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D.N. v. Department of Children And Families

Florida Court of Appeals, Fourth District

July 24, 2019

D.N., the mother, Appellant,
v.
DEPARTMENT OF CHILDREN AND FAMILIES and GUARDIAN AD LITEM PROGRAM, Appellees.

         Not final until disposition of timely filed motion for rehearing.

          Consolidated appeal from the Circuit Court for the Seventeenth Judicial Circuit, Broward County; Yael Gamm, Judge; L.T. Case No. 2018-1743 CJ DP.

          Thomas J. Butler of Thomas Butler, P.A., Miami Beach, for appellant.

          Ashley Moody, Attorney General, Tallahassee, and Carolyn Schwarz, Assistant Attorney General, Fort Lauderdale, for Appellee Department of Children and Families.

          Thomasina F. Moore, Statewide Director of Appeals, and Sara Elizabeth Goldfarb, Senior Attorney, Appellate Division, Tallahassee, for Appellee Guardian ad Litem.

          Taylor, J.

         This is an appeal by the Mother, D.N., from the trial court's judgment terminating her parental rights to her minor daughters, D.A.N. and S.N., after the death of her infant son, A.N. The Father of the children was criminally charged with A.N.'s homicide. Because competent substantial evidence does not support the trial court's finding that the Department of Children and Families ("the Department") proved grounds for terminating the Mother's parental rights by clear and convincing evidence, we reverse the judgment and remand for further proceedings.

         On May 13, 2018, the Father was home alone with three-month-old A.N. while the Mother was at work. During this time, the Father fed A.N., placed him on his back, and later realized that formula was coming from the infant's mouth and nose. He also noticed that A.N. had become limp and unresponsive. At around 9:00 p.m., the Father called the Mother, who in turn called 911 and directed emergency medical personnel (EMS) to their home. When paramedics arrived, they noted that A.N.'s vitals were normal, but they offered to transport him to the hospital for further examination. The Father refused a transport and signed a waiver declining transportation.

         When the Mother arrived home from work later that night, she noticed that the baby was listless and appeared to be gasping for air. She asked the Father why EMS did not transport the baby to the hospital. He responded that "they made him" sign the waiver. The Mother insisted they take the baby to the hospital themselves. When they arrived at about 10:40 p.m., the Father reported to the hospital staff that he accidently bumped A.N.'s head when he was removing him from the vehicle. The Mother said she never saw this happen.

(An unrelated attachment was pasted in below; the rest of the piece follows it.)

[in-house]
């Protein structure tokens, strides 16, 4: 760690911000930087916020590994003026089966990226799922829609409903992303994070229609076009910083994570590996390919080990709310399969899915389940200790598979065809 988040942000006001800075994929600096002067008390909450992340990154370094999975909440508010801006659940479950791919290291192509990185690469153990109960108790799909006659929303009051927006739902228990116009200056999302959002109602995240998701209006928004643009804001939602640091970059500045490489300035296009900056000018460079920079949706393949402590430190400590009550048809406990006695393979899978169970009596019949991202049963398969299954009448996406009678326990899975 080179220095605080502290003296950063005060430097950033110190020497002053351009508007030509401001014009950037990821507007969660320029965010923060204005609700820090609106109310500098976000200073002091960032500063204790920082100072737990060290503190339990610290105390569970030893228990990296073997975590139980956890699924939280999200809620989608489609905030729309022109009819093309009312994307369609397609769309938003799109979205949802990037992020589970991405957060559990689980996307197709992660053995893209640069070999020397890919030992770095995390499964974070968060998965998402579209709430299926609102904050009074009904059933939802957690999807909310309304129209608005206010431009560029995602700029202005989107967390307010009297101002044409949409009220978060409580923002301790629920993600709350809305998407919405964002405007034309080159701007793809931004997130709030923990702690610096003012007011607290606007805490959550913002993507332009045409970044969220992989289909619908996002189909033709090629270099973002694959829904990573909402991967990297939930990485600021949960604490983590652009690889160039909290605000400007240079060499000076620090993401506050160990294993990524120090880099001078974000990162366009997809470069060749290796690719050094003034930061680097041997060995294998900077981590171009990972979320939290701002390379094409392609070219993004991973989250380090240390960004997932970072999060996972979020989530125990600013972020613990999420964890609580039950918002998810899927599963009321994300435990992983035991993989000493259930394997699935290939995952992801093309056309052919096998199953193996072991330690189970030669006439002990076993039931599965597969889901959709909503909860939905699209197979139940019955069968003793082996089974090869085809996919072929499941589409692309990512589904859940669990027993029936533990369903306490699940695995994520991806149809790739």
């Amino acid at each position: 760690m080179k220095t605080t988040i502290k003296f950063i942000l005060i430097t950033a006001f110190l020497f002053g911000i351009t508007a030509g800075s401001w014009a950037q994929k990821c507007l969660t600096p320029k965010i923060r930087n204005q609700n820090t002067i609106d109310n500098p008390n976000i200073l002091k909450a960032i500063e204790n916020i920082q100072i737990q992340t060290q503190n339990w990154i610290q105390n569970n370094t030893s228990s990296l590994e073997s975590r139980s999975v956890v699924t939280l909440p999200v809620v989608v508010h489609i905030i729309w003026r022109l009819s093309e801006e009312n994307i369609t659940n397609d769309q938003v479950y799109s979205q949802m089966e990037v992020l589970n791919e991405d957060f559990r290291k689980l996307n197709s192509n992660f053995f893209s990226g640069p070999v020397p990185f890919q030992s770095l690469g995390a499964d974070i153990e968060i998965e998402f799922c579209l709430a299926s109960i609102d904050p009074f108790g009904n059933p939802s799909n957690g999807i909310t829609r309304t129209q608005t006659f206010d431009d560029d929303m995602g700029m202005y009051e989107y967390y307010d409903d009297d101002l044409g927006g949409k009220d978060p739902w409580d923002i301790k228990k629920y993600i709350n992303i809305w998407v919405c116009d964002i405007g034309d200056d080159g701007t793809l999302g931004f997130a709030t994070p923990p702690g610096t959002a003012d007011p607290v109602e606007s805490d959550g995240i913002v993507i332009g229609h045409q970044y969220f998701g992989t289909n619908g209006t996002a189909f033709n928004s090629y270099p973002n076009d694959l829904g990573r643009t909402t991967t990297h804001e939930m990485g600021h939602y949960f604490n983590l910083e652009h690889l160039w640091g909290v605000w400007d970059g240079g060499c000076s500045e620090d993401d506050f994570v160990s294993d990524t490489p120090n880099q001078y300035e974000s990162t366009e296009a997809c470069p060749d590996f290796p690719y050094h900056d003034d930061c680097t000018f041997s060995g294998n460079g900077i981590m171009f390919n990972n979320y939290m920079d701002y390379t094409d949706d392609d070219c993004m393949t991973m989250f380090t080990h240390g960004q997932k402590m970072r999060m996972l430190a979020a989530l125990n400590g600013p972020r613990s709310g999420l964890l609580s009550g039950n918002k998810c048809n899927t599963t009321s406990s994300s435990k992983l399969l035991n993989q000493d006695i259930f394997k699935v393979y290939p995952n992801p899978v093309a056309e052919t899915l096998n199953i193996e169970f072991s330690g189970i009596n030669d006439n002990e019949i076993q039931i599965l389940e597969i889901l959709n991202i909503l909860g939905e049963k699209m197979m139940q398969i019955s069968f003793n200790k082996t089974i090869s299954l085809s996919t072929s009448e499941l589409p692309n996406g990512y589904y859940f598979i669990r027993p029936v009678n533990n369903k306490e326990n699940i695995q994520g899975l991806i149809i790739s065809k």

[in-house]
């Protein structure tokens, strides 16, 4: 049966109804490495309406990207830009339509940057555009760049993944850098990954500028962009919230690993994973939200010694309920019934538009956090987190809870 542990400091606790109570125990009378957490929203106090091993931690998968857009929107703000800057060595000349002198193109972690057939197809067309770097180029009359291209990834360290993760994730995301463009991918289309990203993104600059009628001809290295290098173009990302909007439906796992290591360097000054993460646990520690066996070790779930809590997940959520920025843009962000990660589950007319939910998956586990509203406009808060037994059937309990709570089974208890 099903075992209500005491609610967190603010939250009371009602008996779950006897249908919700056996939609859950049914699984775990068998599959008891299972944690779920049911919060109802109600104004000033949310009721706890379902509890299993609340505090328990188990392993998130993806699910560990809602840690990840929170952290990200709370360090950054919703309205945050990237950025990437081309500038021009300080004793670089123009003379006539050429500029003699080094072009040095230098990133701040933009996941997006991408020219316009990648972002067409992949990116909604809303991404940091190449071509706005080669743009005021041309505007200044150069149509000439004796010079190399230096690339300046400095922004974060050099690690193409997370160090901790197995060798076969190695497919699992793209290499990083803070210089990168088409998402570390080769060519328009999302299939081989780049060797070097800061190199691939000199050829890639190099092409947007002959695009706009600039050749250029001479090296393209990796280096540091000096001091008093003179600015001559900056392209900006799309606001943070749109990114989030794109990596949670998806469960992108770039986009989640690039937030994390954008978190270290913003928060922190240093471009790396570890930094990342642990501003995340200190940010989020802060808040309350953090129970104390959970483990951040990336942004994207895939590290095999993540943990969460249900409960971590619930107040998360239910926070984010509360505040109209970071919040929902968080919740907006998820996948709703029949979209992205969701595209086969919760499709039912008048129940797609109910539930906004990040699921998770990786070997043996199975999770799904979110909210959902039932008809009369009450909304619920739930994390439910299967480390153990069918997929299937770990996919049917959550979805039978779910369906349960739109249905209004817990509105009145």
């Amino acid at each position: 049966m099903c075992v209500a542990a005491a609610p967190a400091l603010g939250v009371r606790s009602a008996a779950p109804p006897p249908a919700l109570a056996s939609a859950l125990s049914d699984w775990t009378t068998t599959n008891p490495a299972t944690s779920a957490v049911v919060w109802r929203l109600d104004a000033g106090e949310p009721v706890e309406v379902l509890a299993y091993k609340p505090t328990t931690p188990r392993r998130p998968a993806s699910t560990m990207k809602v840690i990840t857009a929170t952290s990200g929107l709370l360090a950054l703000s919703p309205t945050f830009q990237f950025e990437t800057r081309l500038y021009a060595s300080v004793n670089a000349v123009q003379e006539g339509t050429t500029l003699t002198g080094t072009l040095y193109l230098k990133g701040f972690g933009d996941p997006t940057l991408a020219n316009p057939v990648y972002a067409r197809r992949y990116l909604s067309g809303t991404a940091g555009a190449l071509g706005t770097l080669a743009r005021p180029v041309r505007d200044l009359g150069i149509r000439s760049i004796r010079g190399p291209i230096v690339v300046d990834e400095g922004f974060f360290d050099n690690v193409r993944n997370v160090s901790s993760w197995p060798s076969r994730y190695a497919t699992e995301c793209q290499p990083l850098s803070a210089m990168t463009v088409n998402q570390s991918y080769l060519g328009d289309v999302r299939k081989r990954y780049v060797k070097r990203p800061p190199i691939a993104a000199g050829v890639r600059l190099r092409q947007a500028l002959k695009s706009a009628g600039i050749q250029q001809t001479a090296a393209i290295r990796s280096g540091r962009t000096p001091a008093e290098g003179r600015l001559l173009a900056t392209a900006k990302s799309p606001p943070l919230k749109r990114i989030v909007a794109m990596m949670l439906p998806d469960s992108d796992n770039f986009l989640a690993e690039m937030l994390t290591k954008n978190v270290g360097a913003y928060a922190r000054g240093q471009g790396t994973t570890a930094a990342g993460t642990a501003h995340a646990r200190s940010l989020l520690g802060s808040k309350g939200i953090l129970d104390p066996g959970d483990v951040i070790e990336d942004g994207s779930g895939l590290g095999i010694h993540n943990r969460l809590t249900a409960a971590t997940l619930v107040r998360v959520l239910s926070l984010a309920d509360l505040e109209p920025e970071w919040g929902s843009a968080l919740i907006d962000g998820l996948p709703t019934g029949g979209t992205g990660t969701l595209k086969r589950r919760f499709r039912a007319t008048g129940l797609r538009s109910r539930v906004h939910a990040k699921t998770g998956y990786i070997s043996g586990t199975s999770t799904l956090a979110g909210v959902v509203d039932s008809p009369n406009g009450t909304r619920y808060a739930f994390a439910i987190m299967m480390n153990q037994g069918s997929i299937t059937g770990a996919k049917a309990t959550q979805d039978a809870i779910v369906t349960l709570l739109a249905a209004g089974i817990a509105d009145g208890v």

A.N. was unresponsive and lethargic. He was examined and intubated before he was transported to a children's hospital. Initial tests returned normal results, but by the next morning, A.N. had "a significant change in mental status," including a bulging fontanelle and sluggish pupils. A CT scan revealed that A.N. was bleeding in his brain and behind his retina. Additional tests indicated that A.N. had two fractured ribs that had begun healing. Medical professionals concluded that A.N.'s injuries were consistent with "suspected abusive head injury," and "Shaken Baby Syndrome."

         On May 16, 2018, the trial court ordered the Mother's three children to be placed in shelter care after the report of abuse to A.N. Days later, on May 24, 2018, A.N. died from the injuries he had suffered. Police arrested the Father on criminal charges stemming from the reported abuse.

         In June 2018, the Department filed a petition for termination of the Mother's and Father's parental rights to the surviving children, D.A.N. and S.N. The Department alleged grounds for termination of each parent's rights under sections 39.806(1)(f) and 39.806(1)(h), Florida Statutes.

         At the termination of parental rights hearing, the Department called several witnesses, including the Mother and Father. The Mother maintained that she was not aware of any abuse by the Father and she implored the court not to lump her parental rights with those of the Father. When called to testify, the Father asserted his Fifth Amendment right against self-incrimination.

         A hospital emergency pediatrician, who also assists the Child Protection Team as a child abuse medical provider and medical director, testified. He reviewed A.N.'s medical records and examined him on May 15 and 16. He testified that the rib fractures were callused, which indicated that they were healing and had occurred two to three weeks before A.N. underwent tests related to the May 13 incident. The pediatrician concluded that A.N. had been violently shaken on at least two occasions to cause the rib and brain injuries. He conceded that the Mother was not present for the most recent ...


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